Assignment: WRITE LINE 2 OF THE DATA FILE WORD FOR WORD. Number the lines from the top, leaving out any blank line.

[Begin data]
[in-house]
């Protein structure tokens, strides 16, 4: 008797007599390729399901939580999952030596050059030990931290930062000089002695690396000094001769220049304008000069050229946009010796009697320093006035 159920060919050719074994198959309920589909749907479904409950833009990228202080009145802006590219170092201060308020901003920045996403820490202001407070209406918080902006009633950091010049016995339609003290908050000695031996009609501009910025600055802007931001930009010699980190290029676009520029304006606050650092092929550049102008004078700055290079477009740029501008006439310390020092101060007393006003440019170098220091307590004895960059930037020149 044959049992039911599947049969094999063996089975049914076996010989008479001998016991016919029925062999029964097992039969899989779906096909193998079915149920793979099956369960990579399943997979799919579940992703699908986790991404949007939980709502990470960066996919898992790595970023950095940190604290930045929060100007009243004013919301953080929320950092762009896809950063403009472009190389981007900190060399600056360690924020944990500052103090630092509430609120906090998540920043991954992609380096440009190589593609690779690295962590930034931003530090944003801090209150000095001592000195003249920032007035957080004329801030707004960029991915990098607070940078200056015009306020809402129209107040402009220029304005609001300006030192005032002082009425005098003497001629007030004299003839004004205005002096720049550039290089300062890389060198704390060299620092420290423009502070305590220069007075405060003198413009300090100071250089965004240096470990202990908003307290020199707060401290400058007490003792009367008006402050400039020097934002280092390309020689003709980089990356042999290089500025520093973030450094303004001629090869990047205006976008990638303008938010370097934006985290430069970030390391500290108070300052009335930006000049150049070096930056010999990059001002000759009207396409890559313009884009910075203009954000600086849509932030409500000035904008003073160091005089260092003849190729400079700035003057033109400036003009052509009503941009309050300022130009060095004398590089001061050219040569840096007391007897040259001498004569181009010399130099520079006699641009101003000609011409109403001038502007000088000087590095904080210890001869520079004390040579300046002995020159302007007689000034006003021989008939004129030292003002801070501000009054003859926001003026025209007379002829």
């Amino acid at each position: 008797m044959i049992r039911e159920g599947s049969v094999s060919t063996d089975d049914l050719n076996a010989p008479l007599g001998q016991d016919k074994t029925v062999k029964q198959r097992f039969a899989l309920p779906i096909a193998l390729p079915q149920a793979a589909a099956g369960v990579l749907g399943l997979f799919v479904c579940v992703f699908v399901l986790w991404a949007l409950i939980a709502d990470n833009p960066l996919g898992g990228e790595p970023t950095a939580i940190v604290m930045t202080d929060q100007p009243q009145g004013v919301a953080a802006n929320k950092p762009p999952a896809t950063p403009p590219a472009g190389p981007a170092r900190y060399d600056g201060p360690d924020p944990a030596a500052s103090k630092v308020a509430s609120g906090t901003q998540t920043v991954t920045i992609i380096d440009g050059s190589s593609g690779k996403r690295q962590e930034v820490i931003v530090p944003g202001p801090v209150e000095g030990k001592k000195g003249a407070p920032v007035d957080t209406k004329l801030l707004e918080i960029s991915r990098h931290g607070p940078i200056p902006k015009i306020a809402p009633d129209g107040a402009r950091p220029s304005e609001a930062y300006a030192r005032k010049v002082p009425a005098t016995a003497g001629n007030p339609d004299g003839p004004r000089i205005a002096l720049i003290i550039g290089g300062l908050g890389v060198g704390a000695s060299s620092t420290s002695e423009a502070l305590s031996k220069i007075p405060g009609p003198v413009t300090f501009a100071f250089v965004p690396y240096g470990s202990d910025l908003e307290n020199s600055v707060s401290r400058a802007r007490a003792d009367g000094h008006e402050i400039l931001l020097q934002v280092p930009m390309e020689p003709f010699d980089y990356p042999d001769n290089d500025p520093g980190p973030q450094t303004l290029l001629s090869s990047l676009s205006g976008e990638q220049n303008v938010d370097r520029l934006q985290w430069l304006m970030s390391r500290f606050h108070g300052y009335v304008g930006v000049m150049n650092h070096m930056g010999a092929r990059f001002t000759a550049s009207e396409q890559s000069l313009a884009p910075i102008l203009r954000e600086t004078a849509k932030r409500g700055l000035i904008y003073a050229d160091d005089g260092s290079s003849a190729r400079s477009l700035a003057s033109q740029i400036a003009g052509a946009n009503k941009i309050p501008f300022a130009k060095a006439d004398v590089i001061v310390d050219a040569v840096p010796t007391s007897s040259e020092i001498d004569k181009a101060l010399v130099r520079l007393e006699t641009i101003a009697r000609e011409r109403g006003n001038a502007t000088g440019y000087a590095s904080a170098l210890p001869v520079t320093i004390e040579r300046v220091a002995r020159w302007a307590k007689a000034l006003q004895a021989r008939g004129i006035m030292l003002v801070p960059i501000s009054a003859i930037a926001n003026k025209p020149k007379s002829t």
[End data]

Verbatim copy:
């Protein structure tokens, strides 16, 4: 008797007599390729399901939580999952030596050059030990931290930062000089002695690396000094001769220049304008000069050229946009010796009697320093006035 159920060919050719074994198959309920589909749907479904409950833009990228202080009145802006590219170092201060308020901003920045996403820490202001407070209406918080902006009633950091010049016995339609003290908050000695031996009609501009910025600055802007931001930009010699980190290029676009520029304006606050650092092929550049102008004078700055290079477009740029501008006439310390020092101060007393006003440019170098220091307590004895960059930037020149 044959049992039911599947049969094999063996089975049914076996010989008479001998016991016919029925062999029964097992039969899989779906096909193998079915149920793979099956369960990579399943997979799919579940992703699908986790991404949007939980709502990470960066996919898992790595970023950095940190604290930045929060100007009243004013919301953080929320950092762009896809950063403009472009190389981007900190060399600056360690924020944990500052103090630092509430609120906090998540920043991954992609380096440009190589593609690779690295962590930034931003530090944003801090209150000095001592000195003249920032007035957080004329801030707004960029991915990098607070940078200056015009306020809402129209107040402009220029304005609001300006030192005032002082009425005098003497001629007030004299003839004004205005002096720049550039290089300062890389060198704390060299620092420290423009502070305590220069007075405060003198413009300090100071250089965004240096470990202990908003307290020199707060401290400058007490003792009367008006402050400039020097934002280092390309020689003709980089990356042999290089500025520093973030450094303004001629090869990047205006976008990638303008938010370097934006985290430069970030390391500290108070300052009335930006000049150049070096930056010999990059001002000759009207396409890559313009884009910075203009954000600086849509932030409500000035904008003073160091005089260092003849190729400079700035003057033109400036003009052509009503941009309050300022130009060095004398590089001061050219040569840096007391007897040259001498004569181009010399130099520079006699641009101003000609011409109403001038502007000088000087590095904080210890001869520079004390040579300046002995020159302007007689000034006003021989008939004129030292003002801070501000009054003859926001003026025209007379002829």